One of the reasons that Uganda was chosen as ground zero for our field tests, is because it has a huge problem with certification fraud and outdated processes — which again leads to lost opportunities for the very young population here. With the country already suffering from underemployment, it does not help the average job-hunter having to wait for 6–12 months to even receive their certificate. Through our platform, Diwala will fight to improve this situation.
Of course, there can be arguments made against user-testing. For example, experts know better, since firms hire experts to predict consumer-responses to a product. However, this is flawed because it’s the consumer that ultimately decides the value and appeal of a product, not the expert.
Also, since designers and developers tend to interact with random individuals in order to test the very basic functionalities before they go to the intended user group, another argument could be that random people might not use it. While random people might not use it, they can still help test the very first versions of your product, just to make sure everything is actually working. They can also provide insight that the intended consumer couldn’t and sometimes something that is meant for one demographic might actually be appealing to another.
Lack of resources is another classic argument against it. While this is understandable, it’s not completely valid. All you would really need to conduct user-tests are a couple of people with a little bit of time.
Now, let’s look at why user-testing is so vital.
As we mentioned earlier, there’s no way you can create a product for all 8 billion people worldwide. You have to identify your market audience before you can proceed. Even when you do, it might not be so clearly defined. User-testing can show you which group (based on age, gender, ethnicity, lifestyle etc.) finds your product appealing and which doesn’t.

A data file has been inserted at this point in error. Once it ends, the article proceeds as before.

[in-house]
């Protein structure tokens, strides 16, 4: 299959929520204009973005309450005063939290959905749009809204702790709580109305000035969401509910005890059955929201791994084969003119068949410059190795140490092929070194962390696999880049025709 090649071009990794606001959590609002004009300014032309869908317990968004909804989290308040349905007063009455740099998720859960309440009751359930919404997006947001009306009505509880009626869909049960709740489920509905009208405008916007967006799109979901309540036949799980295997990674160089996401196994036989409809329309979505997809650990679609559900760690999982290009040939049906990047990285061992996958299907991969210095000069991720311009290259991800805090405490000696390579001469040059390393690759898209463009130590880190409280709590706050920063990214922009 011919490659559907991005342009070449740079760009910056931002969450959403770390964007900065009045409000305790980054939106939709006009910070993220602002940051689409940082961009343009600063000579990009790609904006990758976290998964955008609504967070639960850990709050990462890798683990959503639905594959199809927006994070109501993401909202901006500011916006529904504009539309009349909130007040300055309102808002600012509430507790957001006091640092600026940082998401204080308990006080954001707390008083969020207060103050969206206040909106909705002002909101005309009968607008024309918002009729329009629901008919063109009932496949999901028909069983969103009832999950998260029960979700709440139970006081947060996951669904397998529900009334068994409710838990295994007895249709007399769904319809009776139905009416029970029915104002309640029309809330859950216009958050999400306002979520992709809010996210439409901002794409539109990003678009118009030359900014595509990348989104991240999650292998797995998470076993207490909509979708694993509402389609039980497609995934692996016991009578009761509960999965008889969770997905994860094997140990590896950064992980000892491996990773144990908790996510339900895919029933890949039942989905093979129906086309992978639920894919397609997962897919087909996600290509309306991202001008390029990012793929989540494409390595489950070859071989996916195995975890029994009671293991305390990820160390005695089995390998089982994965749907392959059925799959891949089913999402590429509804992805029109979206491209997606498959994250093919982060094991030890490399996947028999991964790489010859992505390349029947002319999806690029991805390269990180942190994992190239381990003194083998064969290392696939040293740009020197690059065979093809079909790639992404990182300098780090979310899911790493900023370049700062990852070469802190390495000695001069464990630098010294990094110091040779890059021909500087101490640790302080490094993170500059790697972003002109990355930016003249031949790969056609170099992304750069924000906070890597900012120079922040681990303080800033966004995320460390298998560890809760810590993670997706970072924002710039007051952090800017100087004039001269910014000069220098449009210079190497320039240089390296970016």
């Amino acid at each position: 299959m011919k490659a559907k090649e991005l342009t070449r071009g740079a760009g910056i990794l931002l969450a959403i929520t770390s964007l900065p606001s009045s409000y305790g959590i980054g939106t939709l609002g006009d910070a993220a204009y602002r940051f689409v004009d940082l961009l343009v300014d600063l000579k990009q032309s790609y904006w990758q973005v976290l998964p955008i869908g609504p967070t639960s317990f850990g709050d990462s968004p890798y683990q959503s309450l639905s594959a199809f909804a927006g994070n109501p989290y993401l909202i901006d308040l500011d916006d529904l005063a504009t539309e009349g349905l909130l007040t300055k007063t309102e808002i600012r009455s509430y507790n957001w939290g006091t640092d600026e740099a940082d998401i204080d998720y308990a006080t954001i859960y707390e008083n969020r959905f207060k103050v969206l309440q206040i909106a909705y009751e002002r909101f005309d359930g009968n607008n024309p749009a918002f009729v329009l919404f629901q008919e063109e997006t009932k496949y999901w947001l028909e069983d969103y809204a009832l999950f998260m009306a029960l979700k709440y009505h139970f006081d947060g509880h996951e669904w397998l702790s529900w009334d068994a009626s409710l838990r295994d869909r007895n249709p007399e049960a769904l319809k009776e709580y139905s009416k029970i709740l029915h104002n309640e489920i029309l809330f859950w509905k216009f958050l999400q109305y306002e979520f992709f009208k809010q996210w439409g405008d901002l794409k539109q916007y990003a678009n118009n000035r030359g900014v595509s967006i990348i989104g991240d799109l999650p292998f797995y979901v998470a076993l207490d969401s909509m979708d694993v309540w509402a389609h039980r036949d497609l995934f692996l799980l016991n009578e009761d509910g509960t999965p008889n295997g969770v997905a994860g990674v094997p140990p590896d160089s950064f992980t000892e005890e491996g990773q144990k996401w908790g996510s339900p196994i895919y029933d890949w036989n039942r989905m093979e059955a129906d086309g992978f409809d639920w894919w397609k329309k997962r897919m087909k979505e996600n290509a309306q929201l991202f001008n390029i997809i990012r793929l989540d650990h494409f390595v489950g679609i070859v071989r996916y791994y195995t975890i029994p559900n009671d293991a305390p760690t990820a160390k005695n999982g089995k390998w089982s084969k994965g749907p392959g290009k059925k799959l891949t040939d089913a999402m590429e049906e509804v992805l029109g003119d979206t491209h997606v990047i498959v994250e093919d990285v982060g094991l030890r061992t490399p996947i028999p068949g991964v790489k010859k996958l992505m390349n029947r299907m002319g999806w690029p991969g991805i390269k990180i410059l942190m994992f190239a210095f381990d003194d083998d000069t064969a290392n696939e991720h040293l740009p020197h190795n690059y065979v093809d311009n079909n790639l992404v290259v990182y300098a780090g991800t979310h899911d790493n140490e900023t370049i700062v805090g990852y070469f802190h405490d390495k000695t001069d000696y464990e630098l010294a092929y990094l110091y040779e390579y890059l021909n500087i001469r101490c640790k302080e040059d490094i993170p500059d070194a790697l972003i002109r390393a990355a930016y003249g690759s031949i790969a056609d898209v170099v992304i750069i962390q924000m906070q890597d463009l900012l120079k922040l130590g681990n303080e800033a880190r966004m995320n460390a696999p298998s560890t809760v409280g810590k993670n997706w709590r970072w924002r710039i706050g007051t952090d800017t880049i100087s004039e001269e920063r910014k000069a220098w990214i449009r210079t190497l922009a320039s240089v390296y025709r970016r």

In any functional relationship, we need deep caring and respect for each other to make it work. This is also incredibly important when building a product for someone. In order for us to help make our user’s lives easier and achieving their goals, we need to be humble, thoughtful and fact-based, and never ever act on assumptions that we haven’t validated.
Another thing that’s important to consider when designing a product, is to distinguish between the user's needs (features that are genuinely required) from their wants (features that are desired but not vital). When you identify the needs and the wants, it’s easier to know what feature to build first, what features that could help you sell your product better and what would make them use the product more frequently. It’s important to focus the features that give our clients the most value.
Despite how intricate and methodical general production has become, it’s still a game of trial and error at the end of the day. Take any product that you’re currently using (anything from your cell phone to the glass that you’re drinking out of) and I guarantee you that you’re using something that was heavily modified and corrected before it was mass produced. It’s only through user-testing that these flaws & imperfections, no matter how small, can be found and rectified.
Even if you manage to create a unique, one-of-a-kind product on your first try, there’s still no guarantee it will be well-received. User feedback is needed not just to find out what is wrong with a product, but to find out what’s right about it as well. By knowing these details, you can capitalize on the selling points of your product and adjust your goals and strategies accordingly. Also by listening to user-test subjects, a company might pick up on their feedback and add a feature or service that hadn’t been thought of.
However way you cut it, user testing is vital for the success of your product. It’s the only way to know for sure. It’s how you figure out who likes what you have to offer, what needs to change, what needs to stay the same and who should be approached with it.
As designers and developers, we need to remember to never fall in love with our own designs- because this might not necessarily be what the user wants at all. Instead, we need to be humble, understanding and get to know our users in order to find out where your true value proposition lies. We need to fall in love with our users, and let them shape the product.
Stay tuned to find out more about our ongoing pilot and further learnings.